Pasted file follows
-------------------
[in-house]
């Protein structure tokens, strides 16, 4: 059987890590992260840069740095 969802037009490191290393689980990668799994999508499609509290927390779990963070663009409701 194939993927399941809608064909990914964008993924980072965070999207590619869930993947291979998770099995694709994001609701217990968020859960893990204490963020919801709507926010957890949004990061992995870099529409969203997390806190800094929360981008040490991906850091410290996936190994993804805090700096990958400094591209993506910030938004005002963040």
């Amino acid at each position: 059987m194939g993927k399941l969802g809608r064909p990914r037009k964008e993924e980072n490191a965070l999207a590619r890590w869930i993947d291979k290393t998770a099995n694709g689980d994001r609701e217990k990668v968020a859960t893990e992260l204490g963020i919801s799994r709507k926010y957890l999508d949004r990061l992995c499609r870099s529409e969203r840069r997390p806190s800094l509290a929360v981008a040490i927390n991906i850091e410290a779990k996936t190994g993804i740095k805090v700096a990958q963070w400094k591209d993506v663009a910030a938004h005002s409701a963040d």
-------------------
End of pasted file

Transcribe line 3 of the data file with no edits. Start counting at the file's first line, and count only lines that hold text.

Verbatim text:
């Amino acid at each position: 059987m194939g993927k399941l969802g809608r064909p990914r037009k964008e993924e980072n490191a965070l999207a590619r890590w869930i993947d291979k290393t998770a099995n694709g689980d994001r609701e217990k990668v968020a859960t893990e992260l204490g963020i919801s799994r709507k926010y957890l999508d949004r990061l992995c499609r870099s529409e969203r840069r997390p806190s800094l509290a929360v981008a040490i927390n991906i850091e410290a779990k996936t190994g993804i740095k805090v700096a990958q963070w400094k591209d993506v663009a910030a938004h005002s409701a963040d």